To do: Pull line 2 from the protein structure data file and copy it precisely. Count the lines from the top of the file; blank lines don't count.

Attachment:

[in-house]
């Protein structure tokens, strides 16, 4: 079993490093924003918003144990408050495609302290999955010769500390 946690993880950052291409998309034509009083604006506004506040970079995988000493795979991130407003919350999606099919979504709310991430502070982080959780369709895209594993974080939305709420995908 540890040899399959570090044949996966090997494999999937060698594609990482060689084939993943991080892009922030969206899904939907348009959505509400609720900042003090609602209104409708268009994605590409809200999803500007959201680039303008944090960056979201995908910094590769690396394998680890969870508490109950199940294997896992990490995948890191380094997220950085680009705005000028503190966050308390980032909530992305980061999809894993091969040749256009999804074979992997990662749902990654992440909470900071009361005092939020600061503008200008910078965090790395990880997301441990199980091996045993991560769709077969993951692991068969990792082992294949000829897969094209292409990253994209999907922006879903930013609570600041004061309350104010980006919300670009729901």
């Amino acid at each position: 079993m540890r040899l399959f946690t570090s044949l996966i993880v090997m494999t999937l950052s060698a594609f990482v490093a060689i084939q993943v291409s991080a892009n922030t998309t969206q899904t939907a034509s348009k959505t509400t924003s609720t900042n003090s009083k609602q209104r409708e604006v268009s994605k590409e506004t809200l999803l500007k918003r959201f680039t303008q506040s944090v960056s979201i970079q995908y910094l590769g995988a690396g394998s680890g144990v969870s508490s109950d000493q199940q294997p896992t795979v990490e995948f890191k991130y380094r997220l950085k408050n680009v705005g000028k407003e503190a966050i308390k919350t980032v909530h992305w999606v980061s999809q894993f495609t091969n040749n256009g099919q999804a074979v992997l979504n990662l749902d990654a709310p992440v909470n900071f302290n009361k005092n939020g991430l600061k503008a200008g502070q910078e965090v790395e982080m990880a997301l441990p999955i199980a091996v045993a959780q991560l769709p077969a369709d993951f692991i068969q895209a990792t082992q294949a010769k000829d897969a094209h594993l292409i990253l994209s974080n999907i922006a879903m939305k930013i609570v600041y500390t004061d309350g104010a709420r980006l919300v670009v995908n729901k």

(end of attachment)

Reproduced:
């Protein structure tokens, strides 16, 4: 079993490093924003918003144990408050495609302290999955010769500390 946690993880950052291409998309034509009083604006506004506040970079995988000493795979991130407003919350999606099919979504709310991430502070982080959780369709895209594993974080939305709420995908 540890040899399959570090044949996966090997494999999937060698594609990482060689084939993943991080892009922030969206899904939907348009959505509400609720900042003090609602209104409708268009994605590409809200999803500007959201680039303008944090960056979201995908910094590769690396394998680890969870508490109950199940294997896992990490995948890191380094997220950085680009705005000028503190966050308390980032909530992305980061999809894993091969040749256009999804074979992997990662749902990654992440909470900071009361005092939020600061503008200008910078965090790395990880997301441990199980091996045993991560769709077969993951692991068969990792082992294949000829897969094209292409990253994209999907922006879903930013609570600041004061309350104010980006919300670009729901």